“Having met local venue owners and promoters, I can say that the passion and dedication from them is what’s going to make this work”
Other properties that were originally built between 1686-1691 on the street, which became famous as Tin Pan Alley, include the studio where the Rolling Stones recorded their first album and the spot where a pre-fame Elton John worked in a music publishing company
Future Outernet projects, pegged for Los Angeles and New York, will similarly “embrace local attributes”, says O’Ferrall.
“We are not leading the charge for a new kind of venue,” says O’Ferrall, “but underpinning an ecosystem by putting together a lot of different attributes, and we believe that’s the right thing to do.
“In this way, as high streets become more and more challenged, we can help them to hold out by providing ‘atomised’ retail and brand space.”
As the coronavirus shutdown continues in the British capital – pubs and restaurants reopened on 4 July, but live events have yet to receive the governmental go ahead – O’Ferrall says he is “optimistic” for the future of live music in the city, although adding that the government needs to do more – the first steps came from the chancellor only very recently.
“Having met local venue owners and promoters, I can say that the passion and dedication from them is what’s going to make this work.
“Anyone that survives this crisis is going to reinforce a great future.”
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Nerves of steel: Staging and steel review
Business is booming for the event infrastructure and staging world, with new markets cropping up all over the world and an ever-higher number of shows each year.
However, as designs become more complex, driven by the ambitions and desires of artists and promoters to stand out from the rest, stretched resources and soaring costs are pushing companies to their limits.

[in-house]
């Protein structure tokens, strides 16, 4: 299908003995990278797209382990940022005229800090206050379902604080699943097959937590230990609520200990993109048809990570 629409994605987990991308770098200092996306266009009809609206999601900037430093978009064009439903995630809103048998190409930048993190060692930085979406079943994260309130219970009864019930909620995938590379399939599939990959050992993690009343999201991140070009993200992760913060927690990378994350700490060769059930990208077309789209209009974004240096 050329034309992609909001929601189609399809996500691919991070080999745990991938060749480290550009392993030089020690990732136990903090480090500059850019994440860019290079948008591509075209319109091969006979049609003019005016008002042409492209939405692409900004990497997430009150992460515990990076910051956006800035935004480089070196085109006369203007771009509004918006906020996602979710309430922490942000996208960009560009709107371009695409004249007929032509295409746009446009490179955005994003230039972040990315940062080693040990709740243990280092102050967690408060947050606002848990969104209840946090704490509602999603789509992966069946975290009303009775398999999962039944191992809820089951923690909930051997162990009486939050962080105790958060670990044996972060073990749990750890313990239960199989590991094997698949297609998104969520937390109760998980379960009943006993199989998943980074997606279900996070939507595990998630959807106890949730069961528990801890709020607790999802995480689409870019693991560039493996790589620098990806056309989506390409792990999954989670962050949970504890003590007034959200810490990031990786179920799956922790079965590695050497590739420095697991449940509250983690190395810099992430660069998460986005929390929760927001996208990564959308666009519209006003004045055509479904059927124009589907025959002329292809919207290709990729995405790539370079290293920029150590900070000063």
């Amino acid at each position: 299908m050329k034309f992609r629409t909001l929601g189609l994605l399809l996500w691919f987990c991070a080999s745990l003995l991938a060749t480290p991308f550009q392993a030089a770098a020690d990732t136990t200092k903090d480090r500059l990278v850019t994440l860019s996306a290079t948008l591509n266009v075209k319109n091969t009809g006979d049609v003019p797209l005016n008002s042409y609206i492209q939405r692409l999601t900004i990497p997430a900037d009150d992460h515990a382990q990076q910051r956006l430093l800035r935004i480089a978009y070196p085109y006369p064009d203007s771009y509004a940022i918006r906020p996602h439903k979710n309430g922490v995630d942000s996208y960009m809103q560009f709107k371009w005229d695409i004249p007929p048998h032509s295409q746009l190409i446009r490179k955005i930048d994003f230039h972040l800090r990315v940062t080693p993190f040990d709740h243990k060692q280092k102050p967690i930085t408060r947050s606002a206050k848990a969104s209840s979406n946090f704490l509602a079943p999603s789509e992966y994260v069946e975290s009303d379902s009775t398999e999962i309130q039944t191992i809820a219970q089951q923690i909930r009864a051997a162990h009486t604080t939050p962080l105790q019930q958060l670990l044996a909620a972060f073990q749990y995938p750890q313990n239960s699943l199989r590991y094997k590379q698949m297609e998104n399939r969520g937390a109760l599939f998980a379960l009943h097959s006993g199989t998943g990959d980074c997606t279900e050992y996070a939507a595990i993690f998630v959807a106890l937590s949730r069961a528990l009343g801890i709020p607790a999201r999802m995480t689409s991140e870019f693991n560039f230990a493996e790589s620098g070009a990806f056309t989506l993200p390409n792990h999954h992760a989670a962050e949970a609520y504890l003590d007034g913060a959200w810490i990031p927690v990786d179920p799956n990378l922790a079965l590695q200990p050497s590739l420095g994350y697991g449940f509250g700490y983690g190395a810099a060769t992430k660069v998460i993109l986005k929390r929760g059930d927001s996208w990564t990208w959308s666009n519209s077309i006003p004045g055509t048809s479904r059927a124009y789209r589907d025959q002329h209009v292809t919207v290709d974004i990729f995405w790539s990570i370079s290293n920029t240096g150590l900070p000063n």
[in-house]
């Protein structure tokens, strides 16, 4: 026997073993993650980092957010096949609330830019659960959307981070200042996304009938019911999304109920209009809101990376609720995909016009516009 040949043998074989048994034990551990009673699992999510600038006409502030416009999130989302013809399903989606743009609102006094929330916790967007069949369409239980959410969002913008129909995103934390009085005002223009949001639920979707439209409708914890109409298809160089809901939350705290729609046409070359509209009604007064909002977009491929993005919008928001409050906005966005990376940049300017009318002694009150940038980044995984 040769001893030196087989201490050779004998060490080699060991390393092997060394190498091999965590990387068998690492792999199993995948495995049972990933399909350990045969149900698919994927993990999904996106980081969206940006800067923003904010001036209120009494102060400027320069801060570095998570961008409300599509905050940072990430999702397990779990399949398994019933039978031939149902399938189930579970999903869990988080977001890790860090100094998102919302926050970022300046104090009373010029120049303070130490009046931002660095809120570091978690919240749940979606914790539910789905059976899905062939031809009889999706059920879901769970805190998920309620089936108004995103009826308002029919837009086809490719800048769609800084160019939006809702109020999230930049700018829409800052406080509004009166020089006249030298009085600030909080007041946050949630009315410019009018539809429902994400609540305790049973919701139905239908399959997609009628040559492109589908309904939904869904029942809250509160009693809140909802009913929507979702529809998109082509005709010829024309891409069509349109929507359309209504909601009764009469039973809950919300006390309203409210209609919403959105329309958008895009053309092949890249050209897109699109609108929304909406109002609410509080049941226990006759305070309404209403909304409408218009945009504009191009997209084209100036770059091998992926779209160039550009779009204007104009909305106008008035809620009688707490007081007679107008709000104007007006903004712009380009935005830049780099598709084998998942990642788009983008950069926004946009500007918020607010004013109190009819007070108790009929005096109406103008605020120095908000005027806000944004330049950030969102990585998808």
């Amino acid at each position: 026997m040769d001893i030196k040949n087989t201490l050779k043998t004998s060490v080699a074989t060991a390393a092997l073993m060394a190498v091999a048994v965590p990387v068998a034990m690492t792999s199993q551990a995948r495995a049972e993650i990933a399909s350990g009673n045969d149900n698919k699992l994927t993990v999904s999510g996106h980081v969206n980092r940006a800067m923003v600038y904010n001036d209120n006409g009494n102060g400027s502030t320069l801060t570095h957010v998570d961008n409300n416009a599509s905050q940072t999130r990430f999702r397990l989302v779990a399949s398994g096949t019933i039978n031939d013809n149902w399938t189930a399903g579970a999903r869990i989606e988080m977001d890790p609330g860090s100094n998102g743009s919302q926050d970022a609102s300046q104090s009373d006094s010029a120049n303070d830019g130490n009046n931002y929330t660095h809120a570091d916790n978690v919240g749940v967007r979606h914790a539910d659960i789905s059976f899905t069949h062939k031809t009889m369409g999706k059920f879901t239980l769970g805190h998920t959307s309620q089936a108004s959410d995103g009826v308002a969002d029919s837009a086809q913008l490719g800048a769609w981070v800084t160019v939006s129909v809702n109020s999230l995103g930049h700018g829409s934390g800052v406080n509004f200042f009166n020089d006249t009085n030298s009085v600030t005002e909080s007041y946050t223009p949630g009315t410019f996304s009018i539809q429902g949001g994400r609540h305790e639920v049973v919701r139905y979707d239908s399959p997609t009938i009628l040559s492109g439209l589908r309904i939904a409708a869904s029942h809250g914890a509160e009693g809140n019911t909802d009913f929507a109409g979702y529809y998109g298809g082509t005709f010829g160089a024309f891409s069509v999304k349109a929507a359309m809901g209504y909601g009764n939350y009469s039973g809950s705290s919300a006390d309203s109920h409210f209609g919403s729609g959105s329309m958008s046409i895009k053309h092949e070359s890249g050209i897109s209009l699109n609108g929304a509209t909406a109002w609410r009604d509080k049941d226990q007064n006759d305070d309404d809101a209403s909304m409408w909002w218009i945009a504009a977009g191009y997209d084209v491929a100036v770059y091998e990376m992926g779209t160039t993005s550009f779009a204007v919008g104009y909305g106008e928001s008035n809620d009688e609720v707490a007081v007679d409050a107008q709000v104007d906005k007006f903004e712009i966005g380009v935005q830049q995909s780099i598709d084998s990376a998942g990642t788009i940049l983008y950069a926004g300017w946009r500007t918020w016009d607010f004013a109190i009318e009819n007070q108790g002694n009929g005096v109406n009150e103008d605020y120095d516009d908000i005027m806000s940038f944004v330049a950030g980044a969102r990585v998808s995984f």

As 2020 begins in earnest, IQ talks to major figures in the staging and steel world about the hectic 2019 season, the growing demand for bigger production, the cost of ensuring safety at events and the uncertain future of a post-Brexit Europe.
‘Busy but challenging’
Sebastian Tobie, CEO of Event Europe at global event infrastructure supplier eps, describes 2019 as a “very strong year in Europe.” Major international artists embarked on stadium tours in every country that eps serves, including – but not limited to – the UK, Germany, Italy and countries across Scandinavia.
This year, the supplier has worked on tours for the likes of Rammstein, Muse and Pink, as well as providing infrastructure for all major festival and show promoters in Europe. In the United States, however, business was more pedestrian. “We had the major festivals as usual,” says Tobie, “but from an open-air touring perspective, almost everyone was in Europe.”
Elsewhere, the Middle East is becoming a “stronger and stronger” market for the German company, as countries in the region attempt to secure their place on the international events map. However, navigating uncharted waters can involve unexpected obstacles. Tobie notes that local resources and supply networks are not as strong in Middle Eastern countries as in other markets. “We need to plan much more intensely and prepare to be extremely flexible,” he says, explaining that “surprises” can crop up at any time.
“From an open-air touring perspective, almost everyone was in Europe”
UK-based Brilliant Stages has also enjoyed a busy 2019 so far, working on many “technically challenging” shows for artists including Take That, Spice Girls, Hugh Jackman, Shawn Mendes and Rammstein, as well as events such as Reading and Leeds festivals, Wireless Festival, the Brit Awards and the BBC Radio 1 Big Weekend.
The main challenge for the stage manufacturer has been “time and risk management.” The process from interpreting the brief, to setting out a plan in accordance with the technical scope, and finally working with all parties to meet deadlines, remains the most difficult aspect for the Brilliant Stages team.
Figuring out the “whole picture” has proved a challenge for fellow staging company Megaforce, with CEO Michael Brombacher noting the difficulty of co-ordinating materials and staff across all projects. Both “busy and challenging,” 2019 saw Megaforce provide ambitious staging for tours by Phil Collins and Andreas Gabalier, and for festivals including Trondheim Rocks and Firenze Rocks.
UK-based Star Live, the brainchild of events specialist David Walley, perhaps had the busiest year of all, albeit in a very different sense. The result of a merger of four Walley-owned businesses, Star Live officially launched on 1 August as a full-service business for the live industry.